HMRC’s crown preference scares away rescue finance lenders

HMRC’s crown preference scares away rescue finance lenders

Companies will have more trouble raising funds with floating charges as HMRC’s preferential status puts off lenders

HMRC’s crown preference scares away rescue finance lenders

Scheduled to take effect on December 1, a change to make HMRC a secondary preferential creditor in respect to certain taxes will make it more difficult to raise capital for business restructuring according to insolvency practitioners, as HMRC gets pushed up the creditor priority ladder above unsecured floating charge creditors.

“[This change] will make access to business rescue finance more difficult. Floating charge finance is one of the most readily used tools for business turnaround,” says Duncan Swift, head of restructuring and insolvency at Moore UK and past president at R3, trade body for insolvency and restructuring.

“Many insolvency practitioners like myself typically try to rescue the company without needing to go into the formal insolvency process. This change makes that more difficult because of the reduction in business rescue finance.”

HMRC’s secondary preferential status will enable it to collect certain debts before floating charge and unsecured creditors. The relevant taxes which will rank as a preferential debt are limited to tax collected on behalf of HMRC such as VAT and PAYE. Assessed taxes like corporation tax continue to rank as an unsecured (non-preferential) claims.

“The direct impact is that, for those relevant taxes, HMRC is going to come out ahead of the floating charge-holders and unsecured creditors. That means recovery of those creditors is going to be lower,” says Kate Stephenson, partner at Kirkland and Ellis.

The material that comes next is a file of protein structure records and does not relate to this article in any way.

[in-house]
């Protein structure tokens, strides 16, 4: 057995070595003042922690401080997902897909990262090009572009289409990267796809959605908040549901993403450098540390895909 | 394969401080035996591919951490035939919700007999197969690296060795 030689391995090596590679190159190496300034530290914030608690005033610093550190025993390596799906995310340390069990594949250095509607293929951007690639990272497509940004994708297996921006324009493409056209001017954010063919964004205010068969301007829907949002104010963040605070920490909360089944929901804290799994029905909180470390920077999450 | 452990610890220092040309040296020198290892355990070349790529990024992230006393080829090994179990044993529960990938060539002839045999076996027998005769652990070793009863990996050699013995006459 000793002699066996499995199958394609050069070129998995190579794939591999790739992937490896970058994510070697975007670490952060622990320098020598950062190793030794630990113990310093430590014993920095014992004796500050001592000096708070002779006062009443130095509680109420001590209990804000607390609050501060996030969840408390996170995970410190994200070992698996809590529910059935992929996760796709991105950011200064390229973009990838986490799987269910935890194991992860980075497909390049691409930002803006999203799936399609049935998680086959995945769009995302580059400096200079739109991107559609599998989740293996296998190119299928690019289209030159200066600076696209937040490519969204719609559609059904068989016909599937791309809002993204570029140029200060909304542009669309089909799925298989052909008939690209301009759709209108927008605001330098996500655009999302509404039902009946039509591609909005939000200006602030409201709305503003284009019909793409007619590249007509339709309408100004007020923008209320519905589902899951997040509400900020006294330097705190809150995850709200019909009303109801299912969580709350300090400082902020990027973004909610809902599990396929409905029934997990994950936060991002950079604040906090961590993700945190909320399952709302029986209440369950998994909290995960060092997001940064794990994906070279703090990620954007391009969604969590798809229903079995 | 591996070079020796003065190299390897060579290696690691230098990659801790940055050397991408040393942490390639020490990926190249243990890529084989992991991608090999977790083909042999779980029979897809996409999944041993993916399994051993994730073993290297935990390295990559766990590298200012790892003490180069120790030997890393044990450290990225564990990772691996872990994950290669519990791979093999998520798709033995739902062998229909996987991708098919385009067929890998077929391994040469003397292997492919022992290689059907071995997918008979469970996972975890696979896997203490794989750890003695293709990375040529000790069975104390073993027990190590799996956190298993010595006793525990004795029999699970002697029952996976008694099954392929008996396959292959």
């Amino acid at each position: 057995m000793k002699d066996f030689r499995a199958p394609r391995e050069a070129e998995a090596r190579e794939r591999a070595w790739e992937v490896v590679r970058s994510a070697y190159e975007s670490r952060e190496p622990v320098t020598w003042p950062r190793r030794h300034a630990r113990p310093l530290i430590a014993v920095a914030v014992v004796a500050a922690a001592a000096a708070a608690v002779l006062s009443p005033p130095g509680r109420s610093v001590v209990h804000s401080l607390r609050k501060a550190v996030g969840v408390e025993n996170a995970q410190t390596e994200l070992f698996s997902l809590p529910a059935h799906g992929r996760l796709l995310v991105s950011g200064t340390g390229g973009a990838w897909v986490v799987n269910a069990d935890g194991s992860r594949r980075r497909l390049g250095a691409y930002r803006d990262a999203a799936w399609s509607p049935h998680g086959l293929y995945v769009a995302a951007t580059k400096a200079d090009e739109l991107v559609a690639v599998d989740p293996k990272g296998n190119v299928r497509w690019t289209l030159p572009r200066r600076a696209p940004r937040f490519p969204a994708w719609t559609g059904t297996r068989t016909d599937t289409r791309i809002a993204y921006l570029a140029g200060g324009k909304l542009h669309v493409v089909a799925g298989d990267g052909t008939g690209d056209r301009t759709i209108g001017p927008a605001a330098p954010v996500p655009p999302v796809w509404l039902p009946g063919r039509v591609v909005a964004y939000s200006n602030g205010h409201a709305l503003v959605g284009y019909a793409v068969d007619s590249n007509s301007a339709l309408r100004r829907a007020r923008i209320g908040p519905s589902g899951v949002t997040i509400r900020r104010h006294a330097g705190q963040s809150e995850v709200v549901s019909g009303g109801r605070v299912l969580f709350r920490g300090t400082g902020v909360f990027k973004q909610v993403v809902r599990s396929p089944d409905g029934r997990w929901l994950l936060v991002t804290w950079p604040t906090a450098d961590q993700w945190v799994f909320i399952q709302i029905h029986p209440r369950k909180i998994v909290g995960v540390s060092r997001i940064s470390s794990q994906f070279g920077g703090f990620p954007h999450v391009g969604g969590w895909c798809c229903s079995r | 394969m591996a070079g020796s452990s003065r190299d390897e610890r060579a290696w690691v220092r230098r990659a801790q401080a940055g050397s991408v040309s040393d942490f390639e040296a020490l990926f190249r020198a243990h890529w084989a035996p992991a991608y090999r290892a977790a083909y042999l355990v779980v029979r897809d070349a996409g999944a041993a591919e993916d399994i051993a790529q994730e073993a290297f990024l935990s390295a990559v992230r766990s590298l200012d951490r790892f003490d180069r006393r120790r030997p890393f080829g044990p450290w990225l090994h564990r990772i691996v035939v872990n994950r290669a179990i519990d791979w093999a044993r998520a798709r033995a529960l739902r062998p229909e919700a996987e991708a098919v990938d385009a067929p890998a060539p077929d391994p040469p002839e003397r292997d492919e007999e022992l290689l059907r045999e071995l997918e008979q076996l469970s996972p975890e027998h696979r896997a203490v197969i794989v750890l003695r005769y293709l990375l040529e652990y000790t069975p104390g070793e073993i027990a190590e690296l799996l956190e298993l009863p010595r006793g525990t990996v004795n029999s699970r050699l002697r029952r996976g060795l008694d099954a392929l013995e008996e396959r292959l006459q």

“The indirect impact is lenders may be less willing to lend in the first place, or they may look to charge a higher rate to reflect the increased risk.”

Swift echoes this sentiment giving an example of a food manufacturing client who saw the amount of money they could raise with floating charges decrease by 40 percent because of this change. He adds that for floating charge financiers, the reforms make lending unattractive.

“If you’re the lender, it’s going to be unattractive because you will need to have a pretty good understanding of your borrower’s tax compliance and record keeping in terms of tax records going back several years.”

HMRC previously held preferential status until 2003, when the Enterprise Act of 2002 abolished it. The government’s intention of returning HMRC’s preferential status was first announced in the Autumn budget of 2018, but it was not legislated on until the Finance Act of 2020 in July. With the bill receiving royal ascent, HMRC’s preferential status will be reimposed starting on December 1.

This could possibility create a pinch point to creditors of distressed businesses says Amy Gallimore, legal director for restructuring and insolvency at Ashfords.

“Some lenders may take action in advance of the December 1. Lenders where their debtor is close to distress or insolvency might be accelerating those companies into a process to make sure they get priority before the December deadline.”

Whereas in the pre-2003 preference HMRC could only have priority for outstanding tax in the 12 months prior to insolvency, the new reforms have no time limit.